Hi, I’m Claire and I am a specialist mental health Physiotherapist in Inverclyde HSCP inpatient mental health services, with a focus on dementia care. I have worked in mental health for almost 12 years, and it is true that every day is different. There is no such thing as a standard day for me. Every person I meet brings new challenges and I am always learning from the people around me – something I plan to never stop doing!
For me, getting to work involves a drive down the coast. This gives me time to prepare for the day ahead. Often I practice mindfulness en-route – a skill that people use to reduce stress and anxiety. Why don’t you give it a try?
On arrival at work, I check my diary, answerphone and emails – this can often take some time! E-mails may include referrals, requests for information or presenting, advice, policy comments, or day to day activities, and many of these require a quick response.
Once the admin has been dealt with, I go and see patients. Working in mental health services, I treat people with complex presentations of mental ill-health, who may also have physical health concerns. This can include (but is not limited to) people with anxiety, depression, personality disorder, schizophrenia, huntingtons disease, parkinsons disease and dementia (all types).
Many of the people with dementia we see in our wards are admitted due to complex concerns related to aggression, agitation, mobility, falls and communication, and they cannot currently be cared for at home / in a care home as a result. Our teams’ role is to find ways of managing these risks and to provide any required rehabilitation. Our goal is to support people to return to a home environment when and if they are able to do so.
My first patient has advanced dementia, and is recovering from a hip fracture.Physiotherapy is core to their rehabilitation to get out of bed, walk, identify and manage pain (using observational pain measures e.g PAIN-AD and Abbey), and provide information to other staff on safe moving and handling.
Recovery will vary, but people with dementia CAN participate in rehabilitation. They may however present differently to those without cognitive impairment and require more personalised approaches with varied timescales.
My next patient has anxiety and has developed a fear of falling. Fear of falling can be debilitating, impacting on how people live, affecting social lives, and ultimately resulting in people becoming less mobile. Using physiotherapy rehab techniques and exercises, in conjunction with anxiety management techniques, and graded activity, people can overcome these fears and lead more active lives.
Next up is a patient with severe depression, who has been receiving ECT (electro-convulsive therapy). This is a last resort treatment, but to those who receive it, it is essential. People with depression tend to be more inactive, and at worst, can become immobile. Physiotherapy can promote specific exercises and activities to help people become more active again and improve strength and balance after a period of immobility. It is also great to get carers involved in doing these exercises with patients to ensure they are part of the team – its always more fun to be active with someone else!
My final planned patient involved completing a car transfer assessment for a person with dementia with my occupational therapy colleague. We support risk enablement, and encourage open discussions with carers to set appropriate goals that often include encouraging mobility and social interaction. Having completed the assessment, this person is now looking forward to a day off the ward with their family as part of their pre-discharge plan.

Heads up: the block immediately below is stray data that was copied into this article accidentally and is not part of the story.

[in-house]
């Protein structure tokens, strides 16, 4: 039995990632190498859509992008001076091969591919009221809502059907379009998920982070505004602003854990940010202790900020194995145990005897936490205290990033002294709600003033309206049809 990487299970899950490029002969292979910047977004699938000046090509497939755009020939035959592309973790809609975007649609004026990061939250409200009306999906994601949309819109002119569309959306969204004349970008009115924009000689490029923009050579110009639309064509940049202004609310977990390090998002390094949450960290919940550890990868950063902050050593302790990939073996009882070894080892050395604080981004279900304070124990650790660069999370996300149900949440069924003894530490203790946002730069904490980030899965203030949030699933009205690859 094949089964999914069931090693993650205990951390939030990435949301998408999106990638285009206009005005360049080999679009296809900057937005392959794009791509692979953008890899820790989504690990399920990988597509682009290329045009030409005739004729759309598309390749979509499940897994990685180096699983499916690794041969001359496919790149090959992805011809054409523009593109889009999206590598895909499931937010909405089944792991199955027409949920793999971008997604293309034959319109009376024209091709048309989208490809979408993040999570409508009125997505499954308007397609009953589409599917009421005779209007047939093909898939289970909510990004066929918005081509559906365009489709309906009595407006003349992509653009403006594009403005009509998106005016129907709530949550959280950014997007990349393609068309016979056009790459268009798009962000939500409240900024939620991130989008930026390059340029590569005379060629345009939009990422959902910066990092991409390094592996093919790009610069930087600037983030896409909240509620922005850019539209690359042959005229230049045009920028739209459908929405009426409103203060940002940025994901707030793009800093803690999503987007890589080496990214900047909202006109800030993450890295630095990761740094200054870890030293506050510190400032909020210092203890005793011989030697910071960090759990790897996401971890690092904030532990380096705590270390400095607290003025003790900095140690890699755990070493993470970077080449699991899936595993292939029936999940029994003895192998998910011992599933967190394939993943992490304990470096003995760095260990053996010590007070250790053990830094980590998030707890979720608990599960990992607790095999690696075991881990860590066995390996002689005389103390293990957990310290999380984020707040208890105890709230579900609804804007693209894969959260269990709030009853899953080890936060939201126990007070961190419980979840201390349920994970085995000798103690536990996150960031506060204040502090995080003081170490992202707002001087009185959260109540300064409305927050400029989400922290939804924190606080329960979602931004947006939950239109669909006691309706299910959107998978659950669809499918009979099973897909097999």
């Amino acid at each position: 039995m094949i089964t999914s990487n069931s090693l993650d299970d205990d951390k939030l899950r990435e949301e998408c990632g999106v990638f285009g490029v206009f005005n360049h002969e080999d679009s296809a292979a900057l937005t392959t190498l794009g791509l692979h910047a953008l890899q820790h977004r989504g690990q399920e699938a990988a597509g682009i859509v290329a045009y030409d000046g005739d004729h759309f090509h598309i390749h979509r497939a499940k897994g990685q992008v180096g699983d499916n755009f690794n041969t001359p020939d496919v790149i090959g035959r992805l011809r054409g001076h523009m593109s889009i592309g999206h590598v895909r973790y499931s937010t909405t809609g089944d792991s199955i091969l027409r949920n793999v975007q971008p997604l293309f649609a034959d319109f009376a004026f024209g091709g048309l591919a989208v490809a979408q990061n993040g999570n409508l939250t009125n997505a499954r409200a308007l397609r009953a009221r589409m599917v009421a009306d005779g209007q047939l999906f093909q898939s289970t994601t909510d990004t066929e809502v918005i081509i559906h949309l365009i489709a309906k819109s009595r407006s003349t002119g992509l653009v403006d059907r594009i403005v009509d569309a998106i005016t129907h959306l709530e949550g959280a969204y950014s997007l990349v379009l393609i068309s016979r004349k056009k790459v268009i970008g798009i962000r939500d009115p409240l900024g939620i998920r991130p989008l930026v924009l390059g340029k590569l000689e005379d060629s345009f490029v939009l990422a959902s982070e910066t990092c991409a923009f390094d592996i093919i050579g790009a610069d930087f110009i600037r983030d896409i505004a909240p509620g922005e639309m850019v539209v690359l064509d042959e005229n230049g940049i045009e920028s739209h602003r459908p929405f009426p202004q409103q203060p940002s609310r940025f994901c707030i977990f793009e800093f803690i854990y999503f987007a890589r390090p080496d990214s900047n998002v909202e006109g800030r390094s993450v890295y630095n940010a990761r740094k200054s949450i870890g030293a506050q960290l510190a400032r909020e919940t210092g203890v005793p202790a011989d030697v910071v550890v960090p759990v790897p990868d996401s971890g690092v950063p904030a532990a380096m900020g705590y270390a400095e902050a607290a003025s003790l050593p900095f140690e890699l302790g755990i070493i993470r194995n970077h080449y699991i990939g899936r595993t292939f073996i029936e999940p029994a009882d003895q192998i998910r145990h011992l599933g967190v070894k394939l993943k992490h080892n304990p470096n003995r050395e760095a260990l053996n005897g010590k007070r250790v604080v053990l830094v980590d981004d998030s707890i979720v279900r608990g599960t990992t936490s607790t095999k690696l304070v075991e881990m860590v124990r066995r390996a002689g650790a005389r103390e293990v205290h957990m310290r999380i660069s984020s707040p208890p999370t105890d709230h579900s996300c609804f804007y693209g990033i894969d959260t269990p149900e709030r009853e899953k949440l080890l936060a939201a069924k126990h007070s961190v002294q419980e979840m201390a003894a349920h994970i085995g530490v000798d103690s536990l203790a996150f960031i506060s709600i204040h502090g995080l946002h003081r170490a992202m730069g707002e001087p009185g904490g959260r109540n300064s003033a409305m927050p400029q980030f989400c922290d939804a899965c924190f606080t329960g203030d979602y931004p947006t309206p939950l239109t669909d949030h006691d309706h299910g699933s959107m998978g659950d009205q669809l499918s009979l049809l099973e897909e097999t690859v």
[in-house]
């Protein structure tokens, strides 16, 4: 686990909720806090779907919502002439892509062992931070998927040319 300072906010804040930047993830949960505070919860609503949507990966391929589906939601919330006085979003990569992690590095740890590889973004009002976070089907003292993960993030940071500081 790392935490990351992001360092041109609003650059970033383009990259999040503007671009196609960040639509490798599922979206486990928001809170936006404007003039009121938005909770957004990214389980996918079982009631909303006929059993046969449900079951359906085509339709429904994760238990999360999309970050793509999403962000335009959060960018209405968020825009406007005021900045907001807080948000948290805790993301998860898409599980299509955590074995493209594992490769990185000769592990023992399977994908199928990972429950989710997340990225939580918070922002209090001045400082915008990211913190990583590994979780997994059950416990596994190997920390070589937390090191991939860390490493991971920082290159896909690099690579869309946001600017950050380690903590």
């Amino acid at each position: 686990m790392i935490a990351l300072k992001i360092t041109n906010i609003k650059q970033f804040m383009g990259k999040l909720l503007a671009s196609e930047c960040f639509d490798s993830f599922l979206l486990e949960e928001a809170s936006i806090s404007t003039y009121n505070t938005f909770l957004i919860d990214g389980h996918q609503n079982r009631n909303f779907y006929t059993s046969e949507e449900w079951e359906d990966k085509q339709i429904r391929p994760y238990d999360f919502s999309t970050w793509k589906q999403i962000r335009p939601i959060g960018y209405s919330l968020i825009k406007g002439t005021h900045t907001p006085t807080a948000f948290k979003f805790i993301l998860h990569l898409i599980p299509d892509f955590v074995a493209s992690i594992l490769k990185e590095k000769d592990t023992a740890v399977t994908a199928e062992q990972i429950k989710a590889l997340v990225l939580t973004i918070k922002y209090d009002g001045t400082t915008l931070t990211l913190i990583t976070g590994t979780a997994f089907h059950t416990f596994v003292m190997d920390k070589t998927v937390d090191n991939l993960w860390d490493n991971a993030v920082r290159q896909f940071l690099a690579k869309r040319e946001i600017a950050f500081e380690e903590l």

One of the things that working in mental health requires is flexibility. In planning my working day, I have to be ready to alter my plans if I receive an urgent referral or request for review.
Today I received an urgent call to see a patient with advanced dementia with a chest infection as a result of aspiration (inhaling food into the airways). Chest physiotherapy uses varied methods to help people clear secretions from their chests. This can improve peoples’ ability to breathe more easily, recover from infections and manage long term respiratory conditions. It can be challenging if people have a cognitive impairment and with this patient, I had to think outside the box. As a result I completed a singing chest assessment! – while I was singing they settled and I was able to listen to their chest so we could plan effective positioning and treatment, including specialist seating. My speech and language therapy colleagues also assessed this patients swallowing ability to reduce the risk of further aspiration.
Of course not all days look like this – after all, I have other roles as well as that of a clinician! Amongst other things I am a Dementia specialist improvement lead (DSIL), and as such I may attend meetings, provide training to other staff, develop resources, respond to policies……the list goes on. But that’s just how I like it – challenging and varied!
And then I head home! I look after my own health and wellbeing in the evening by participating in hobbies including dance classes, running and yoga.
How do you look after your own health and wellbeing?
After work, I often find myself looking at twitter. Social media is an excellent way to keep up to date with advances in Physiotherapy, mental health and dementia practice.
People post up to date research, examples of good practice, top tips, upcoming events and even tweetchats – @physiotalk provide a discussion topic on Monday evenings.
We have a team of tweeters @ahpdementia tweeting daily top tips about living with dementia – follow us for more information and follow the hashtag #withPHYSIOyouCAN for physiotherapy specific information.
So there you have it. A day in the life of a mental health physiotherapist.
I hope you have had a lovely day!